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The peripheral system is clearly antiaromatic if planar, but we know that antiaromatic compounds are more unstable than non aromatic compounds.

So, I think that the molecule will lose its planarity and become non aromatic, but this molecule is antiaromatic according to my professor.

Isn't my reasoning correct?

Also, what would be the IUPAC name of this molecule?

  • $\begingroup$ "planar" is relative. this molecule is likely planar enough to give enough pi orbital overlap for antiaromaticity $\endgroup$ – Karl Sep 18 '18 at 19:17
  • $\begingroup$ Yes, this is what my professor further said while explaining. It's not just about the planarity but about the pi conjugation which will be reinforced when the middle carbon lifts out of the plane bringing the pi orbitals closer. $\endgroup$ – ad_infinitum Sep 19 '18 at 13:35
  • $\begingroup$ According to chemdoodle the name is 13-Methyltricyclo[,13]trideca-1(12),2,4,6,8,10-hexaene. $\endgroup$ – matt_black Sep 21 '18 at 15:20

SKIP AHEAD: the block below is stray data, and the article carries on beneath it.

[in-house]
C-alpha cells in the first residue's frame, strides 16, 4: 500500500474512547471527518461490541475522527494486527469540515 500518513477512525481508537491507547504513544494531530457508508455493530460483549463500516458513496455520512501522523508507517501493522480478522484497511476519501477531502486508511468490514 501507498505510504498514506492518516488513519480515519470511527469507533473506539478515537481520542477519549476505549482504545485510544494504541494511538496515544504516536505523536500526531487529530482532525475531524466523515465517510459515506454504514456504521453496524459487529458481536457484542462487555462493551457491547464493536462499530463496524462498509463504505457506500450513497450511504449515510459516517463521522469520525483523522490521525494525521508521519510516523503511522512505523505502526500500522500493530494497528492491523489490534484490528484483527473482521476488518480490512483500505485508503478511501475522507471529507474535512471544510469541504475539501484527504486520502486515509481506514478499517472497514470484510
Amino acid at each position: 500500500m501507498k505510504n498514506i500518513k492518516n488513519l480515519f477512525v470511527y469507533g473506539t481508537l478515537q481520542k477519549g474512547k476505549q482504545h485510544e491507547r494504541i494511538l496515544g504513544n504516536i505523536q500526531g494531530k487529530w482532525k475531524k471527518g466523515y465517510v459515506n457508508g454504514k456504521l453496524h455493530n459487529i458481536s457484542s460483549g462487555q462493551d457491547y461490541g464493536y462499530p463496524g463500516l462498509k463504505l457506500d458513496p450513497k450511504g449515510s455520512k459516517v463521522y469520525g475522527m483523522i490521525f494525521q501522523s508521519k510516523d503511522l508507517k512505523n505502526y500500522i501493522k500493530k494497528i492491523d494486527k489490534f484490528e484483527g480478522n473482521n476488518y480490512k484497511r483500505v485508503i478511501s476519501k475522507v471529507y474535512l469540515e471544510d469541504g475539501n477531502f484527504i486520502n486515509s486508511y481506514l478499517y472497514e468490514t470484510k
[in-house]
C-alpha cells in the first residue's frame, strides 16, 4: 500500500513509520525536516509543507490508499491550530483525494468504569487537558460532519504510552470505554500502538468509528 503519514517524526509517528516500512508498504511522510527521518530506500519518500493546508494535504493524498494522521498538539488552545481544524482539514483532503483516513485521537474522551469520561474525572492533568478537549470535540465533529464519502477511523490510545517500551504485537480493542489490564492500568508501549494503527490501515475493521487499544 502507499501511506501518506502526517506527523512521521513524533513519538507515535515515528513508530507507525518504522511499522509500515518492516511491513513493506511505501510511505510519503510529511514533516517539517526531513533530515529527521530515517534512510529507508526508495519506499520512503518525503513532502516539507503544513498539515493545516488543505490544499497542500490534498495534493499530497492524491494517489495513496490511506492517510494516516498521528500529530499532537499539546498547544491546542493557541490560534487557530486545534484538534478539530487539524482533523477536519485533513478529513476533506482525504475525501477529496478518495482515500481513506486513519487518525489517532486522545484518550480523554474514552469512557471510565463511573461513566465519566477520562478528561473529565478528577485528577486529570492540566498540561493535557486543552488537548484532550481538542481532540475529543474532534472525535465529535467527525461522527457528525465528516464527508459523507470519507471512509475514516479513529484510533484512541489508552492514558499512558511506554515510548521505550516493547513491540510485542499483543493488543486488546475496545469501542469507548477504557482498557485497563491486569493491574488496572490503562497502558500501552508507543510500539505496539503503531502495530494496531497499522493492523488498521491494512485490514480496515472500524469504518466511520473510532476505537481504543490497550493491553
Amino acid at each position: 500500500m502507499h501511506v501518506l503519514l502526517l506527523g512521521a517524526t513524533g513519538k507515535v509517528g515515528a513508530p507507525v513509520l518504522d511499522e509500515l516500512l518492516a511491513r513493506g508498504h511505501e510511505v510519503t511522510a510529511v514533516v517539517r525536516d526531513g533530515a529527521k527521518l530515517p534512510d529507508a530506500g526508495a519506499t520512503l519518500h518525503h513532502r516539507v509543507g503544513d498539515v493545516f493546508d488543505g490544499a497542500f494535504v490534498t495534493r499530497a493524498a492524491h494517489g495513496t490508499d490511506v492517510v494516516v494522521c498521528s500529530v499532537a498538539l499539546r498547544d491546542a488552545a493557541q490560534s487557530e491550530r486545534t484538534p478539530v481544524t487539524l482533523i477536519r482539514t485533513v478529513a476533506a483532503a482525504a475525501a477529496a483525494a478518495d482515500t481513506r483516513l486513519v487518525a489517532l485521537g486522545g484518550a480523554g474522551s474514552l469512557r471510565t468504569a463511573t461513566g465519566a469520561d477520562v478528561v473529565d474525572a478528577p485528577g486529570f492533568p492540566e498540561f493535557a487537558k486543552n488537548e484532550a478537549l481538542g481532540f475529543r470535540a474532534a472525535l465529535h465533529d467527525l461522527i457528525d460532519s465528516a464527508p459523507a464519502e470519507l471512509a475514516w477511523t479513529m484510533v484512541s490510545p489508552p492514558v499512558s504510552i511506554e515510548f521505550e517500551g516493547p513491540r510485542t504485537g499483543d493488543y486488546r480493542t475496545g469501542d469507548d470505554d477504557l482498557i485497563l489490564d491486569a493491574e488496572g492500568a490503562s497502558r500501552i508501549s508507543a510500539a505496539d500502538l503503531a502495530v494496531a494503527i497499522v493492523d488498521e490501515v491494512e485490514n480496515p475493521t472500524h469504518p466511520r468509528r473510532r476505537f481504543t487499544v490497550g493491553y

• $\begingroup$ A little information: check out structure 6 on this Wikipedia page and read the description below it. Also, if you have access, see the paper it references. $\endgroup$ – SendersReagent Oct 18 '18 at 21:10

The central atom is approximated to be tetrahedral and thus approximately $\mathrm{sp^3}$ hybridised. The three atoms of the outer ring it is bonded to are approximately $\mathrm{sp^2}$ hybridised as they are all part of double bonds.

If you build this, you will notice that while these three atoms are necessarily in a plane they have different orientations. It is simply not possible to make a planar ring without some significant distortions of the geometry. I thus challenge your professor’s assumption.

I would expect this system to have strongly localised double bonds, i.e. significant bond length alteration, in such a way that the double bond are twisted with respect to each other to minimise strain.

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